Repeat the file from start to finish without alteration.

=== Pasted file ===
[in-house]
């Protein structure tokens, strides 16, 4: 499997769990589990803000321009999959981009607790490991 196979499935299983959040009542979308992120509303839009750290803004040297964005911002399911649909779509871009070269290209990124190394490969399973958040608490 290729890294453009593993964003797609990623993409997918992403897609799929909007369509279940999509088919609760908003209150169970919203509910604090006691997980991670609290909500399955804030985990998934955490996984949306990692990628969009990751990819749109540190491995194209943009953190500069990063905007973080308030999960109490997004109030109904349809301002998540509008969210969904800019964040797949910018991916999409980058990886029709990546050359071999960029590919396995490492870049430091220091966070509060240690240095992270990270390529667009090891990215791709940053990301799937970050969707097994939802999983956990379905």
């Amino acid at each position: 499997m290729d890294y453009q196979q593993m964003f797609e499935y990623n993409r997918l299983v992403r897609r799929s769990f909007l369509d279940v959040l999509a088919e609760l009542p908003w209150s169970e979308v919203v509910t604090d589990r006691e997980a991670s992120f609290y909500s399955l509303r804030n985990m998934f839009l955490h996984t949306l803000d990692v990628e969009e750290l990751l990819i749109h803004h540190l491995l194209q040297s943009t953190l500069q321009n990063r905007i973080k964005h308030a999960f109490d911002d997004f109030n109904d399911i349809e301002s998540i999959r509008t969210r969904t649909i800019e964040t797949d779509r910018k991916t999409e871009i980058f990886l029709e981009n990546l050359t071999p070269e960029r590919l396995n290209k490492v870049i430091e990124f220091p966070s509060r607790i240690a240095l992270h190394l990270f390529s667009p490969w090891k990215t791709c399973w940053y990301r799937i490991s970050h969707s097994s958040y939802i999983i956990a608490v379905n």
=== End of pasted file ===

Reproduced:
[in-house]
């Protein structure tokens, strides 16, 4: 499997769990589990803000321009999959981009607790490991 196979499935299983959040009542979308992120509303839009750290803004040297964005911002399911649909779509871009070269290209990124190394490969399973958040608490 290729890294453009593993964003797609990623993409997918992403897609799929909007369509279940999509088919609760908003209150169970919203509910604090006691997980991670609290909500399955804030985990998934955490996984949306990692990628969009990751990819749109540190491995194209943009953190500069990063905007973080308030999960109490997004109030109904349809301002998540509008969210969904800019964040797949910018991916999409980058990886029709990546050359071999960029590919396995490492870049430091220091966070509060240690240095992270990270390529667009090891990215791709940053990301799937970050969707097994939802999983956990379905």
């Amino acid at each position: 499997m290729d890294y453009q196979q593993m964003f797609e499935y990623n993409r997918l299983v992403r897609r799929s769990f909007l369509d279940v959040l999509a088919e609760l009542p908003w209150s169970e979308v919203v509910t604090d589990r006691e997980a991670s992120f609290y909500s399955l509303r804030n985990m998934f839009l955490h996984t949306l803000d990692v990628e969009e750290l990751l990819i749109h803004h540190l491995l194209q040297s943009t953190l500069q321009n990063r905007i973080k964005h308030a999960f109490d911002d997004f109030n109904d399911i349809e301002s998540i999959r509008t969210r969904t649909i800019e964040t797949d779509r910018k991916t999409e871009i980058f990886l029709e981009n990546l050359t071999p070269e960029r590919l396995n290209k490492v870049i430091e990124f220091p966070s509060r607790i240690a240095l992270h190394l990270f390529s667009p490969w090891k990215t791709c399973w940053y990301r799937i490991s970050h969707s097994s958040y939802i999983i956990a608490v379905n």